Common Variants Responsible For Most Genetic Risk Of Autism
redOrbit Staff & Wire Reports – Your Universe Online
The majority of the genetic risks for developing autism can be traced to common versions of genes, not rare variants or spontaneous mutations, according to the results of a National Institutes of Health-funded study that appeared in Sunday’s edition of the journal Nature Genetics.
In total, approximately 52 percent of the risk for autism was traced to common or rare inherited variation, while spontaneous mutations comprised just 2.6 percent of the overall risk, a team of researchers led by Dr. Joseph Buxbaum of the Icahn School of Medicine at Mount Sinai (ISMMS) in New York reported in the paper.
In addition, heritability was also found to outpace other risk factors. The study is said to be the largest of its kind, and the Population-Based-Autism Genetics and Environment Study (PAGES) Consortium researchers behind the paper claim that their findings indicate that inheritability outweighs environmental risk.
Dr. Buxbaum and his colleagues conducted a rigorous analysis of DNA sequence variations from an ongoing, comprehensive study of autism in Sweden. Health registry data from 3,000 patients, some of whom were autistic individuals and some belonging to a control group, was analyzed for the purposes of the study.
“We show very clearly that inherited common variants comprise the bulk of the risk that sets up susceptibility to autism,” explained Dr. Buxbaum, is an ISMMS professor as well as the director of the Seaver Autism Center for Research and Treatment. “But while families can be genetically loaded for autism risk, it may take additional rare genetic factors to actually produce the disorder in a particular family member.”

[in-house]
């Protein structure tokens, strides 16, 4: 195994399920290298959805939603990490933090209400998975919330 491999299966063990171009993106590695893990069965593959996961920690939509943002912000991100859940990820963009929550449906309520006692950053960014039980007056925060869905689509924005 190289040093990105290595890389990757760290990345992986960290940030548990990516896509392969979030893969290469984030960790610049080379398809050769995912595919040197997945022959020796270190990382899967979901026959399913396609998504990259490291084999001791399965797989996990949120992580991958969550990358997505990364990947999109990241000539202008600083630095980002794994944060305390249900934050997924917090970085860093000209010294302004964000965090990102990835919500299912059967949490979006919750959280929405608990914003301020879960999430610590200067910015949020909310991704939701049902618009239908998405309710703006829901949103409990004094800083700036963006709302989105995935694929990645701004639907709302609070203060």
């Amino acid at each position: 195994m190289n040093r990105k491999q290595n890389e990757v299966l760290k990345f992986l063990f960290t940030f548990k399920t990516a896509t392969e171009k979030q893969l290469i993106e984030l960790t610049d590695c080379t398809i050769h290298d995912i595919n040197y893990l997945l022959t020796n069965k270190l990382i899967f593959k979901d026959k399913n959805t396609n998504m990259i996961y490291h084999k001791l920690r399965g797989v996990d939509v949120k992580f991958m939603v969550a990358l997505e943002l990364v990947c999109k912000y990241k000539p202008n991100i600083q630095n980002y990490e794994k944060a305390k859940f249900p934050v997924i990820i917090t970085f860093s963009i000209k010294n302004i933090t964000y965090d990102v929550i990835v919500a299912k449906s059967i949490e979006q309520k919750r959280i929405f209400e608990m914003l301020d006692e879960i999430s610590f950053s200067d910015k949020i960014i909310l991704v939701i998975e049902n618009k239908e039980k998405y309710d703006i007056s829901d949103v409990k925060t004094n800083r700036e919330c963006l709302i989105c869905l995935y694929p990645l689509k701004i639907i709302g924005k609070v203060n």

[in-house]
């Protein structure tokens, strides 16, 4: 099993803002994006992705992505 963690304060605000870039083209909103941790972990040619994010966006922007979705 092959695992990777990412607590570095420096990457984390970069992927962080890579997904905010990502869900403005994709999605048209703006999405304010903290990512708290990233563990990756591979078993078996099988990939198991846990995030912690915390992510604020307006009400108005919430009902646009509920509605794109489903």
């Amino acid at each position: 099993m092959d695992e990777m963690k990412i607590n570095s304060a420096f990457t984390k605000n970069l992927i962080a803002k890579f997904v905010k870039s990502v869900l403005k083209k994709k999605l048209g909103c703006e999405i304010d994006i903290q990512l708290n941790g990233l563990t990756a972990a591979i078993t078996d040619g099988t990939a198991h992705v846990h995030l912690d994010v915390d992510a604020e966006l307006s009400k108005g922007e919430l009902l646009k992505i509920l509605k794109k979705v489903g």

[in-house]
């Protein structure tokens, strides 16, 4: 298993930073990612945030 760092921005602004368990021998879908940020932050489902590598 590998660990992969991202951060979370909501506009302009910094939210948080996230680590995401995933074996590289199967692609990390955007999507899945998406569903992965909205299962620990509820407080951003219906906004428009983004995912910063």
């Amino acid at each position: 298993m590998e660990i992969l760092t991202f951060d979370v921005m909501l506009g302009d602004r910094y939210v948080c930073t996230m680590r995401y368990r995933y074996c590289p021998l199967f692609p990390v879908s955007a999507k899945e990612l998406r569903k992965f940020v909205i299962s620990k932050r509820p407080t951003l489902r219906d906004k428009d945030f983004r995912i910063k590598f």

“Thanks to the boost in statistical power that comes with ample sample size, autism geneticists can now detect common as well as rare genetic variation associated with risk,” added Dr. Thomas R. Insel, director of the NIH’s National Institute of Mental Health (NIMH). “Knowing the nature of the genetic risk will reveal clues to the molecular roots of the disorder. Common variation may be more important than we thought.”
While autism is believed to be caused by the interplay of genetic and other factors, scientists have never been able to reach a consensus on the relative contributions of those factors, the researchers said. Recent research has uncovered mounting evidence that the genomes of autistic men and women are likely to contain de novo mutations – rare, spontaneous mutations with strong effects that are largely to blame for certain cases of the ailment.
“Many people have been focusing on de novo mutations, such as the ones that can occur in the sperm of an older father. While we find these mutations are also key contributors, it is important to know that there is underlying risk in the family genetic architecture itself,” Dr. Buxbaum said.
“Within a given family, a de novo mutation could be a critical determinant that leads to the manifestation of autism spectrum disorder in a particular family member,” he added. “If the family has a common variation that puts it at risk, an added de novo mutation could push an individual over the edge and result in that person developing the disorder.”
Determining the impact on autism risk in genetic variations shared by most individuals – which have a much subtler impact – has proven to be difficult due to limits in sample size and composition. However, thanks to Sweden’s health registry, the authors of this new study were able to compare large groups of autistic people with matched controls, as well as use new statistical techniques of sorting out the heritability of the disorder.
“This is a different kind of analysis than employed in previous studies,” said Dr. Thomas Lehner, chief of the Genomics Research Branch of the NIH’s National Institute of Mental Health (NIMH). “Data from genome-wide association studies was used to identify a genetic model instead of focusing just on pinpointing genetic risk factors. The researchers were able to pick from all of the cases of illness within a population-based registry.”
Image 2 (below): The bulk of risk, or liability, for autism spectrum disorders was traced to inherited variations in the genetic code shared by many people. These and other (unaccounted) factors dwarfed contributions from rare inherited, non-additive and spontaneous (de novo) genetic factors Credit: Population-Based Autism Genetics and Environment Study